The good news is we're still worth £7trn (at least for now)
Iceland...Hungary...Ukraine... At a time when almost every day brings news of another sovereign state going bust, it is comforting to know the UK is at least solvent – and to the tune of £7 trillion. Even though recession seems inevitable, and government borrowing is soaring while house prices seem destined to fall forever, the UK is still worth a surprising amount.
The net wealth of British households, companies and official bodies, even taking into account the mountains of debt, has touched £7trn – that's £7,000bn, or £7 million million.
According to the Office for National Statistics (ONS), in 2007 the UK's net assets rose to a record £506bn, or about 8 per cent above their 2006 level. British households were thus valued at a total of £7.5trn, even taking account of their mortgages and other debts, which run to about £1.7trn. On this reckoning every UK household is worth £300,000, and each man, woman and child £125,000, on average.
Or they were. The falls in the stock markets and the slump in house prices will have wiped roughly £1trn off that total – the first fall in national wealth since 1992. Even so, the UK's wealth will still have doubled in size in a decade, a growth rate that reflects the rapid rise in house prices as well as mostly healthy economic growth over the period.
By far the biggest asset owned by the nation is the housing stock. This makes up about 60 per cent of the total, up from about 50 per cent of national net worth at the beginning of this decade. Stocks, shares, bank accounts and pension plans are in fact a much bigger gross asset, at almost £26trn, but are more than outweighed by the national burden of debt – public and private – to leave a net negative contribution of £381.6bn on the national balance sheet. Offices and factories and the national fleet of cars, lorries, aircraft and ships make up most of the rest of the national wealth.
In terms of who owns what, again the British householder takes pride of place. Modern Britons, with their notorious appetite for debt, are still worth more than they owe – with a net worth of £4.1trn, even after £1.5trn in mortgages and debts have been accounted for. Public corporations and local government are also in the black, but central government is not.
It is not quite clear what value has been assigned to 10 Downing Street, Buckingham Palace and other national treasures but, according to the ONS, central government still has liabilities exceeding its assets to the order of £202bn. Nor is any particular worth attached to pieces of national "human capital" such as the leadership of Gordon Brown, the judgement of George Osborne or the "talent" of Russell Brand and Jonathan Ross. Private companies and, perhaps unsurprisingly, the banks are also in the red.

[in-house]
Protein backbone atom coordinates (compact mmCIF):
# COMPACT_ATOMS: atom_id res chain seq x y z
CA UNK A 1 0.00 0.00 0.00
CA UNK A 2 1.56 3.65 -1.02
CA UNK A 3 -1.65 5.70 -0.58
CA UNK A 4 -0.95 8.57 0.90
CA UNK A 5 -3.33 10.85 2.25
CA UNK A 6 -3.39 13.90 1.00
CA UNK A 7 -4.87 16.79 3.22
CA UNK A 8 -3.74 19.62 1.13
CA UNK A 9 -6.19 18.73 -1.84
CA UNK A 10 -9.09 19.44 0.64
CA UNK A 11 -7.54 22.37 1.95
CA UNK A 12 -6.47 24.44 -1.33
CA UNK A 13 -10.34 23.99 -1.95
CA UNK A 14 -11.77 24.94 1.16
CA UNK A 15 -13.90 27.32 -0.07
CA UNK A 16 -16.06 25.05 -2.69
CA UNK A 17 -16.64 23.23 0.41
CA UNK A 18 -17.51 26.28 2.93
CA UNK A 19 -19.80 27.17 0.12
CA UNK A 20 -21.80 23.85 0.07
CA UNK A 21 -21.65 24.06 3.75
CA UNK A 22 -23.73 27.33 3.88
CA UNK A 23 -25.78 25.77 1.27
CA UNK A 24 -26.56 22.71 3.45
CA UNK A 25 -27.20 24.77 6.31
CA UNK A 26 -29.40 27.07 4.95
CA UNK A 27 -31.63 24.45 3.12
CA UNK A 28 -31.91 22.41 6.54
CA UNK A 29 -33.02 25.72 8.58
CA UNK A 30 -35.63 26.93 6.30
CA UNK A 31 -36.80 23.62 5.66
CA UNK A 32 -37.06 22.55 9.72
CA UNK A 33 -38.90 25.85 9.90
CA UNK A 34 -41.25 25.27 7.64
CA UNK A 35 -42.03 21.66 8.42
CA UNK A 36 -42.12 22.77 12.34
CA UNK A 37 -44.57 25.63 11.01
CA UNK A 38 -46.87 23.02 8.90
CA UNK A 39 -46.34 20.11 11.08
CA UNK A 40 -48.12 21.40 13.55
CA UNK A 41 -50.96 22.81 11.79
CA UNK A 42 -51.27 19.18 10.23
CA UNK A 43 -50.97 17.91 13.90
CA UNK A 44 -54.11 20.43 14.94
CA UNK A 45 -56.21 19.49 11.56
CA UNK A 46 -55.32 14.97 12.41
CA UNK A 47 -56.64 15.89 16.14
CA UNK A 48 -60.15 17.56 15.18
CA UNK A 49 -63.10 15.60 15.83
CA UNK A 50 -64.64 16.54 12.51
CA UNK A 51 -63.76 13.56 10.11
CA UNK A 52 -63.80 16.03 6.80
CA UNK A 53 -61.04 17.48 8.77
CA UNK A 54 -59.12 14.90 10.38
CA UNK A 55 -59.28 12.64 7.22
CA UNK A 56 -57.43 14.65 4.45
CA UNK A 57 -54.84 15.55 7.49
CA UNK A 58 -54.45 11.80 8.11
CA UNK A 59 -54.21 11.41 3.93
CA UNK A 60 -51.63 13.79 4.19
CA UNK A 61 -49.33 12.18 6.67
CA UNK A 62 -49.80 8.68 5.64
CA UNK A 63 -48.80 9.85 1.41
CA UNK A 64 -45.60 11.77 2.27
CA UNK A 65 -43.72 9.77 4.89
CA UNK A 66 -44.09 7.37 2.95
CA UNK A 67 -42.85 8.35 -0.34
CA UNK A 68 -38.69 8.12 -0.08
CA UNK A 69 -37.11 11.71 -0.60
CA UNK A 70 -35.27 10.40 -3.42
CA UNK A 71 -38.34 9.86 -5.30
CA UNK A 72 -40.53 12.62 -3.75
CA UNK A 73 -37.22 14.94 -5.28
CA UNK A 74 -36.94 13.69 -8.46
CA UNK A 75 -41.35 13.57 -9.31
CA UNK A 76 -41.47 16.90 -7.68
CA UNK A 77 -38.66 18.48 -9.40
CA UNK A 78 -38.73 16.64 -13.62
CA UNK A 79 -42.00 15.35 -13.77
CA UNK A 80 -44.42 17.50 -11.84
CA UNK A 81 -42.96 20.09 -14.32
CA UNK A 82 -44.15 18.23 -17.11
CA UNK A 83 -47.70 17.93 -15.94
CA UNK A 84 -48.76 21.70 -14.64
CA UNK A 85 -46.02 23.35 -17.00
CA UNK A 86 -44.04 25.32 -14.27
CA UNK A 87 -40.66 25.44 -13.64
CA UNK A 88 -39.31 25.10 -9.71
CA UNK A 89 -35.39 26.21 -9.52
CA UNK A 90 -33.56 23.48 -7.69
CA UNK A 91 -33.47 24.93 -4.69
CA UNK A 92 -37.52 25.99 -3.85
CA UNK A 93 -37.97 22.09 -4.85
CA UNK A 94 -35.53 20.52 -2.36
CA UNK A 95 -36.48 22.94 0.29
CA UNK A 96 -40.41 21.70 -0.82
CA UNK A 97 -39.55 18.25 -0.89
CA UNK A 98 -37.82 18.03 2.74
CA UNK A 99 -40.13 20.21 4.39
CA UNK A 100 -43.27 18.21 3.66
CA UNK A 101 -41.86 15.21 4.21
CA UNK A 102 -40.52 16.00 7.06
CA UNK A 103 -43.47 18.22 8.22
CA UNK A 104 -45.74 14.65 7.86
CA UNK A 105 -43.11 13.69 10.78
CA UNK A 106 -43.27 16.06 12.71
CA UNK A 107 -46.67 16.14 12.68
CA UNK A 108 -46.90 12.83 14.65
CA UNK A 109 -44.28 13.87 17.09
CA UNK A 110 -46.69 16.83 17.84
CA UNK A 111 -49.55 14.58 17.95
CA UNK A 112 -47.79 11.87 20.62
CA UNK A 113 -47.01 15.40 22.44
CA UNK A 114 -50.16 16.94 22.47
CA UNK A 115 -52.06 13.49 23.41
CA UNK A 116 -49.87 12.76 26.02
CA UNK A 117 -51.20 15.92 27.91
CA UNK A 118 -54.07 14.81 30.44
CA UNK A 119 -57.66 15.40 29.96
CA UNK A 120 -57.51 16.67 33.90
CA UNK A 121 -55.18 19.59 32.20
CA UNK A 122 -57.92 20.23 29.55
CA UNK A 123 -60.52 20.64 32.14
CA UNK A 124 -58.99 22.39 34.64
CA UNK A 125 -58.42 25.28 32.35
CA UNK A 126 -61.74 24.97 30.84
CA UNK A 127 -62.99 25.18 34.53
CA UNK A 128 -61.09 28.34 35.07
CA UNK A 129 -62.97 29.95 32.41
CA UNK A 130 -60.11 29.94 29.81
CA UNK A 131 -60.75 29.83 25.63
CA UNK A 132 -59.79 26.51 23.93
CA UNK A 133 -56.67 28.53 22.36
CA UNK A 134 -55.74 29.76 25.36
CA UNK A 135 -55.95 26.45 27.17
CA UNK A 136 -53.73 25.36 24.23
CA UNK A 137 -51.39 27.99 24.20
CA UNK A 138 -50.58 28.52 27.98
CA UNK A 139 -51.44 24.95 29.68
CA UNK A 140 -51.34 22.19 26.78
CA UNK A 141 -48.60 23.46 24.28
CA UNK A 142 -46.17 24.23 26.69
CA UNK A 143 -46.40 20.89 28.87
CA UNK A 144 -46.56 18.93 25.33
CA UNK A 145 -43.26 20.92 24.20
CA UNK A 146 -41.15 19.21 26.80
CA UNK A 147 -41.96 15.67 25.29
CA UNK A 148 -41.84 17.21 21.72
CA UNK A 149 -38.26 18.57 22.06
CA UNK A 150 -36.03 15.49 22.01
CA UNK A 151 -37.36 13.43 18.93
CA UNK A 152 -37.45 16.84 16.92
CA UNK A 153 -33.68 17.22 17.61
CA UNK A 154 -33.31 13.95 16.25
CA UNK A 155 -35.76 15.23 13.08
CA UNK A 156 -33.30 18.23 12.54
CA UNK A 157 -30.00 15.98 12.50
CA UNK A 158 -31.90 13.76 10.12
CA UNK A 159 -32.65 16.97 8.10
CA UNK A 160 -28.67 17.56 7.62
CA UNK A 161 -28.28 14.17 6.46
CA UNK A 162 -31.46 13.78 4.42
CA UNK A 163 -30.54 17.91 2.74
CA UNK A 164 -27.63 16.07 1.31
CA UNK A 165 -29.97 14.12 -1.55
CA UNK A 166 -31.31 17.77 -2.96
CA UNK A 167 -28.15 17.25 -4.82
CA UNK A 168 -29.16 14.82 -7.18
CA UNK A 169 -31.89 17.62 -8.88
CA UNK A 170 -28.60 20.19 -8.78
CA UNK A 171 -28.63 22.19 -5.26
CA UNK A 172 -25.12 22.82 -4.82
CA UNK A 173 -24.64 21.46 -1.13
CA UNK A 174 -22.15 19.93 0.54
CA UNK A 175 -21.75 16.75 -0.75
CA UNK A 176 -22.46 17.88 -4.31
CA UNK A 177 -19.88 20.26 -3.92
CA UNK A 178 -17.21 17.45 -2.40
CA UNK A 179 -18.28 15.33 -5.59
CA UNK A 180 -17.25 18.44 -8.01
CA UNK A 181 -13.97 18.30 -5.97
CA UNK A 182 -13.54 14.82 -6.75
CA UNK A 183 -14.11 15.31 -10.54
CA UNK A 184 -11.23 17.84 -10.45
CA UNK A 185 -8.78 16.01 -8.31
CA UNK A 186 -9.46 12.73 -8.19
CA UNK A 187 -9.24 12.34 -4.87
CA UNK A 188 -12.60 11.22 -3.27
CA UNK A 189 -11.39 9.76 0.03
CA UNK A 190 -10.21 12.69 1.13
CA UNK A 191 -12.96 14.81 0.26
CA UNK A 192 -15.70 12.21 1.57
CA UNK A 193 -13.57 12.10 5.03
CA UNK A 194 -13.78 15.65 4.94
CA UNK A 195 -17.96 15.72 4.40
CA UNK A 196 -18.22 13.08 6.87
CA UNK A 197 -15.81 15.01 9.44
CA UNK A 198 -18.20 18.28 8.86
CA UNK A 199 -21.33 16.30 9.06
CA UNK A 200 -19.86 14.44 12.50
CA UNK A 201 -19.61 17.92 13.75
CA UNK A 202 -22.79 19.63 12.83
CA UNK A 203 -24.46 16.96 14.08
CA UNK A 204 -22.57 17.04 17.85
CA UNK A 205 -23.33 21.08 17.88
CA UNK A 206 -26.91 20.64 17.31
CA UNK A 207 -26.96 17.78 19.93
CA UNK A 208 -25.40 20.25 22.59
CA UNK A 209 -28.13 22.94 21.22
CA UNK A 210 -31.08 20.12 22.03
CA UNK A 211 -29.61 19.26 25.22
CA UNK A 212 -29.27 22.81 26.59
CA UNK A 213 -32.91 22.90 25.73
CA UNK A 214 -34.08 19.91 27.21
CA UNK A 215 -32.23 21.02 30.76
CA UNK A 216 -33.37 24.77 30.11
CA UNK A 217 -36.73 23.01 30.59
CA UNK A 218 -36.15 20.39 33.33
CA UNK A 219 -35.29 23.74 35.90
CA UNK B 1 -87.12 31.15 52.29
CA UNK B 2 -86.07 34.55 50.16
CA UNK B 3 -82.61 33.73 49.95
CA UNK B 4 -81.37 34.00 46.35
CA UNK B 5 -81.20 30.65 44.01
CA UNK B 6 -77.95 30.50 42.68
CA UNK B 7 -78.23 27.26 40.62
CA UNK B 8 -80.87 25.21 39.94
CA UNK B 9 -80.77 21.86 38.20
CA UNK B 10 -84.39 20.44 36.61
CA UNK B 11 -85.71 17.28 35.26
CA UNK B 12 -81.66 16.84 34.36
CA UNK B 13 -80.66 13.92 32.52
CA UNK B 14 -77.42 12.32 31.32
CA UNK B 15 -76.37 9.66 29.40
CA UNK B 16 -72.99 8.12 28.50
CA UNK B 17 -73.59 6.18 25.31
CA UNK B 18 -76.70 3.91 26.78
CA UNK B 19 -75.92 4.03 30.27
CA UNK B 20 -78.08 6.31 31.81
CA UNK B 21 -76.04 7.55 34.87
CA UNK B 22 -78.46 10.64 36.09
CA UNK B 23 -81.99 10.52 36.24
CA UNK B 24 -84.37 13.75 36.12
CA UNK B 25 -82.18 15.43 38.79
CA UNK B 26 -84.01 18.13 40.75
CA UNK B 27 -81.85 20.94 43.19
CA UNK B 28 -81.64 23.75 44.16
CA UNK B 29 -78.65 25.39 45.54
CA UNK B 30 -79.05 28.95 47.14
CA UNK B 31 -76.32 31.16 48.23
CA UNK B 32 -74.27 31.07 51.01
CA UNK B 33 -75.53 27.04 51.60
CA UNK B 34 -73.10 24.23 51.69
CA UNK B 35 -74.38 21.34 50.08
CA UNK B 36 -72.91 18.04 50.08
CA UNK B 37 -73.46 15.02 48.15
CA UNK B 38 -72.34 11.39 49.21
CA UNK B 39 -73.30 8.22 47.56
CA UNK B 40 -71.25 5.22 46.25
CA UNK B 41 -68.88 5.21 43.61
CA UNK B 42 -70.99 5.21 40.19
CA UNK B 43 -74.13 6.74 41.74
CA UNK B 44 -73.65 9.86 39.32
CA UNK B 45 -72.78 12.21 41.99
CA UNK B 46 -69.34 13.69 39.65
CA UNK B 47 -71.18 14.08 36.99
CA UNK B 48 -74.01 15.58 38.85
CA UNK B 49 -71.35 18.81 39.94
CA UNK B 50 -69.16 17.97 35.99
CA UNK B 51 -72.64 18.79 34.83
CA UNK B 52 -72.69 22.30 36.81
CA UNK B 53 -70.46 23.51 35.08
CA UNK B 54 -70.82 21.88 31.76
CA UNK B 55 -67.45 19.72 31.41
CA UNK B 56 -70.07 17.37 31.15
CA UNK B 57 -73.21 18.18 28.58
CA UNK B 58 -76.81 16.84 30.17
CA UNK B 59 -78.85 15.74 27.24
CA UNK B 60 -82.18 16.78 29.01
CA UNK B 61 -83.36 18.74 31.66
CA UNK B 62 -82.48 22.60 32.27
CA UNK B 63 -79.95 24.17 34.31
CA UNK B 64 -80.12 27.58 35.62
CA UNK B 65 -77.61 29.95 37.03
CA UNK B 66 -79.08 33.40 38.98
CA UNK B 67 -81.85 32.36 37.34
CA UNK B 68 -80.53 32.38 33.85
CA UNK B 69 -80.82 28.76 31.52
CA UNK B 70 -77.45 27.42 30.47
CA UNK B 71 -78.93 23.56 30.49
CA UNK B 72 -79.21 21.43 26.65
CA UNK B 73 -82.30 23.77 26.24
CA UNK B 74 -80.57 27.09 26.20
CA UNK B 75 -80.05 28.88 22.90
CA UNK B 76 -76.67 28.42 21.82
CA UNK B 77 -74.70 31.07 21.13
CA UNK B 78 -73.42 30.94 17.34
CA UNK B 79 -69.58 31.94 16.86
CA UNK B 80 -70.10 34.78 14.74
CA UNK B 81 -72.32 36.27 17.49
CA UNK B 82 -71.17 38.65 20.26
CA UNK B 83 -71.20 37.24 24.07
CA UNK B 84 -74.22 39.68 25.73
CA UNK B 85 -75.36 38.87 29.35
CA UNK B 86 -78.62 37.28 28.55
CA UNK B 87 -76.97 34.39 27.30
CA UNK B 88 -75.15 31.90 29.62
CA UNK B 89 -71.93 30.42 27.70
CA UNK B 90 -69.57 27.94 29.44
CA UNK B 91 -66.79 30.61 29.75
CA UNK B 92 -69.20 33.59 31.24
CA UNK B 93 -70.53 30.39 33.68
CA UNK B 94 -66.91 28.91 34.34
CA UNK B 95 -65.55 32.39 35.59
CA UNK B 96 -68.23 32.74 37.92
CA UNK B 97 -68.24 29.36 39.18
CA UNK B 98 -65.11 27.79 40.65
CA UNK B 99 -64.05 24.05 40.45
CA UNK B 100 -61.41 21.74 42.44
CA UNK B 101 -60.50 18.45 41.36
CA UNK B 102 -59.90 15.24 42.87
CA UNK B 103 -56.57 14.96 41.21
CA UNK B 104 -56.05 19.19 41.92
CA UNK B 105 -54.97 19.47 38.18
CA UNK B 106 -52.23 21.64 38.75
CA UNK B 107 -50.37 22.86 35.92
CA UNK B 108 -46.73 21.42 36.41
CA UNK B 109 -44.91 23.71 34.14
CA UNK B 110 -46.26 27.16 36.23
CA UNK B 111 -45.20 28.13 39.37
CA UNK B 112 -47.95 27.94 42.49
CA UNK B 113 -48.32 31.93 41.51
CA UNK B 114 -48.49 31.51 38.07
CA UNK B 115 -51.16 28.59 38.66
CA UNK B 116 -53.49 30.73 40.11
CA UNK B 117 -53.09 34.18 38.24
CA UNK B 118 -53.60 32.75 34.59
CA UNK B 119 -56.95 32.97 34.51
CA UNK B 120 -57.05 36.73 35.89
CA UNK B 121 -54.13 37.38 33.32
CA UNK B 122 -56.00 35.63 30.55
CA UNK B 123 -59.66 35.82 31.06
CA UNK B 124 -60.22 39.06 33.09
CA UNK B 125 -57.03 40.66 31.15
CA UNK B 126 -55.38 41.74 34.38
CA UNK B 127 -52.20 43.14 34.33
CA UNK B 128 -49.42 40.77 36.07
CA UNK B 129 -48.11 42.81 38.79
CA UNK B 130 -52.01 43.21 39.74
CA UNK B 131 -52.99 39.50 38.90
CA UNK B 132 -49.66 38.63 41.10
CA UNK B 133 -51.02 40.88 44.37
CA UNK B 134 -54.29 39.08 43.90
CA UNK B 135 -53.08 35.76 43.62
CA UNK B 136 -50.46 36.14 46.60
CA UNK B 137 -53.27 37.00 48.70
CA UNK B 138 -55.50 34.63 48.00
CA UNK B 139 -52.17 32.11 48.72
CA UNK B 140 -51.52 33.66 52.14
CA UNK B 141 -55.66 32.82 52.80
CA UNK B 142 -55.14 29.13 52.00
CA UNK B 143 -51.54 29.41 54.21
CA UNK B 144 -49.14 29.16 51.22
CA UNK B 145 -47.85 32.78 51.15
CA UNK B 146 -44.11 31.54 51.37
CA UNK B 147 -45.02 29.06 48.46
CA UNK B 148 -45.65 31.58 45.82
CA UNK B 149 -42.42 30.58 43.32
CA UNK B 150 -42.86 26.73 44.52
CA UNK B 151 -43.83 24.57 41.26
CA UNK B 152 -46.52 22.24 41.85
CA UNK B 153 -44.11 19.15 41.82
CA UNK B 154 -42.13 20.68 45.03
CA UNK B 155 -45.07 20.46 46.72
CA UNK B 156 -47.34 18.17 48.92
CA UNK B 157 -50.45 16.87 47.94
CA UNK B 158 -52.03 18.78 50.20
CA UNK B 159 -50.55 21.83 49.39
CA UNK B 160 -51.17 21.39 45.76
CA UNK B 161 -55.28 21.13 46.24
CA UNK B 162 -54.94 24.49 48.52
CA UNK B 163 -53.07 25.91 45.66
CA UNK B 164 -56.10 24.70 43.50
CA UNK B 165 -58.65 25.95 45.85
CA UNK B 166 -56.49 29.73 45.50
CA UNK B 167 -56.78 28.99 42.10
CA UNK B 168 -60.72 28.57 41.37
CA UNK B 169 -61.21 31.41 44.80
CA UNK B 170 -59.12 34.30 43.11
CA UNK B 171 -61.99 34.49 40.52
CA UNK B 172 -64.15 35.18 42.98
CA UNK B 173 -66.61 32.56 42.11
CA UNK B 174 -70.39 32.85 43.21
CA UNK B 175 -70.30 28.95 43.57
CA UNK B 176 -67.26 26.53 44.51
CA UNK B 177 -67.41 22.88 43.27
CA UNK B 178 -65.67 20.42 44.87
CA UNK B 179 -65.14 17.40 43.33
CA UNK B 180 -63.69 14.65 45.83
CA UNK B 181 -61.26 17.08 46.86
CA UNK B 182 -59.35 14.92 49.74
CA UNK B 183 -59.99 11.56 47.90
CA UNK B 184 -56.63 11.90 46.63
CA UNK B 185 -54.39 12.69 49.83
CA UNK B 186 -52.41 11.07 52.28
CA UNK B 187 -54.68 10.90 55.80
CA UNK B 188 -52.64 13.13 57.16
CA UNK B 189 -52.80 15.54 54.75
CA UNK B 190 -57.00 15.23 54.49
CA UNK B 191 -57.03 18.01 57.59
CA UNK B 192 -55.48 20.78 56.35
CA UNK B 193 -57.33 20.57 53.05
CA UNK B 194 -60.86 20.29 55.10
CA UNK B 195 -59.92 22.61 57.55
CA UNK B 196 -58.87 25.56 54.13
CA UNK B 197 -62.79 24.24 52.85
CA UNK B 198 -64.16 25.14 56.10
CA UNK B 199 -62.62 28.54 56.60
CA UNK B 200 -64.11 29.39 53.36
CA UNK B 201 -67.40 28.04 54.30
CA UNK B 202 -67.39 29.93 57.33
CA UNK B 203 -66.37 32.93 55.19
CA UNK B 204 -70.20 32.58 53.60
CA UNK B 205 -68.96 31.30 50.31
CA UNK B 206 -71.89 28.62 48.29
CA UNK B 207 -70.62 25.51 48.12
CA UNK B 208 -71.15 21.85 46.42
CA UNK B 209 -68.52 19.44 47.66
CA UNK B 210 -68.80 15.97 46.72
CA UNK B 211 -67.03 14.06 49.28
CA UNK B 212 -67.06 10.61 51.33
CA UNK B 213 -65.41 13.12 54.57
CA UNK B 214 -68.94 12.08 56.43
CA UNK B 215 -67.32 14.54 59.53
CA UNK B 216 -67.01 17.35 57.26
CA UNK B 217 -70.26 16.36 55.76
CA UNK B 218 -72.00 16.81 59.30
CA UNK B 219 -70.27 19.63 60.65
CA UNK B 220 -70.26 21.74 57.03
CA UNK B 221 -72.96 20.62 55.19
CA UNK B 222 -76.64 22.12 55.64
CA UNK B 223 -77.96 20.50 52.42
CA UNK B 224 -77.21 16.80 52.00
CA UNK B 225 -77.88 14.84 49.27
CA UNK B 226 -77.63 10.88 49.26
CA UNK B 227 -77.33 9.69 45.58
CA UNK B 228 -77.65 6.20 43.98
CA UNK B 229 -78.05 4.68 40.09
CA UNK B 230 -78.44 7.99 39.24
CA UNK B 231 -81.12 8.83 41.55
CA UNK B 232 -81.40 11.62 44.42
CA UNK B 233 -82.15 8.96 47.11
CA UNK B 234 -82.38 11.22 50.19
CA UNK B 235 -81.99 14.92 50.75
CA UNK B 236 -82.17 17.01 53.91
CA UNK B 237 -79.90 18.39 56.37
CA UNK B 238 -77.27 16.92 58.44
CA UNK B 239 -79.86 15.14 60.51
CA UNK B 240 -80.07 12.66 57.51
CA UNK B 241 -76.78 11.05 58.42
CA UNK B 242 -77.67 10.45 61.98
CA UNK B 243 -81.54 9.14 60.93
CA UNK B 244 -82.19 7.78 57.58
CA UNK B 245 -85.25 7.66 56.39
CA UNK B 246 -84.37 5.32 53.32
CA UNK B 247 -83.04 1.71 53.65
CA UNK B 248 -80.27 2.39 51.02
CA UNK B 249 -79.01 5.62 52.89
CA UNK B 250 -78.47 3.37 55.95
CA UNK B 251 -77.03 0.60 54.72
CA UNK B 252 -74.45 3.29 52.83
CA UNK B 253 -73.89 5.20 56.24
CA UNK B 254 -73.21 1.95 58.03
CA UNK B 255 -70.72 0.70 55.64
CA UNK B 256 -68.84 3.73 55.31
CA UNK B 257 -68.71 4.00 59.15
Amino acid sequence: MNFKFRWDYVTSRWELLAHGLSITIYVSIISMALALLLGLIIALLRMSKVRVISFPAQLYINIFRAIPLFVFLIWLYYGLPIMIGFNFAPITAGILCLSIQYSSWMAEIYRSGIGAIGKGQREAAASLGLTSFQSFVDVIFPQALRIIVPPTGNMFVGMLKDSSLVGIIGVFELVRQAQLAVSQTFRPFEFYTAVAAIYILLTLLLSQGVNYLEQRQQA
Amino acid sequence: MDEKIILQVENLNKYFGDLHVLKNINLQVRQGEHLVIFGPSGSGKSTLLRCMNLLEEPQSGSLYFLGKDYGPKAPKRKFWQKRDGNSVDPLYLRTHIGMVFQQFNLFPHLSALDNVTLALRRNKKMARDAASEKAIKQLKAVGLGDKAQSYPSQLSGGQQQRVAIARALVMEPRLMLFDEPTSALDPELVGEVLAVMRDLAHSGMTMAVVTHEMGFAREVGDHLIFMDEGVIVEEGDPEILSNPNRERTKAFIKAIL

With the fall in national wealth brought by a recession, we are likely soon to feel poorer, and to be poorer as well. But there is still a very large cushion before this country finds itself with liabilities exceeding its assets.
Missing Malaysia Airlines Flight MH370: Wreckage could be found within a week as search reaches 'very critical juncture', says minister
South Korea ferry disaster: Released transcripts show chaos and confusion in the moments before ferry sinks
Unbeliebable: The White House offer 'no comment' to anti-Justin Bieber petition
Loch Ness Monster found on Apple Maps?
South Korea ferry disaster: Families watch as remains of Sewol victims returned to shore
The food poverty scandal that shames Britain: Nearly 1m people rely on handouts to eat – and benefit reforms may be to blame
Scottish independence: It is the English who should be on their knees, begging the Scots to vote ‘No’
'Sinful': Video of British Muslims dancing to Pharrell Williams's hit Happy comes under attack
Nigel Farage: I’m taking on the status quo, and the Establishment’s fighting back
Abdullah Deghayes: My son was the martyr of a just cause, says father of British teenager killed in Syria conflict
Ukraine crisis: Helicopter gunships take country closer to all-out war
- 1 Chelsea 1 Sunderland 2: Graceless reaction of Jose Mourinho a sad effort to hide his own flaws
- 2 A bottle of wine a day is not bad for you and abstaining is worse than drinking, scientist claims
- 3 Unbeliebable: The White House offer 'no comment' to anti-Justin Bieber petition
- 4 Loch Ness Monster found on Apple Maps?
- 5 Shropshire criminals ‘using unmanned drones and infrared cameras to find illegal cannabis farms’ – and then steal from the growers
iJobs Money & Business
Negotiable: Harrington Starr: Database Team Lead ( Leadership, Sybase, Compute...
£40000 - £50000 per annum + Bonus+Benefits+Package: Harrington Starr: C#.NET D...
£25000 - £35000 per annum + Bonus+Benefits+Package: Harrington Starr: VB.NET S...
£45000 - £55000 per annum + Bonus and Benefits: Harrington Starr: Trade Suppor...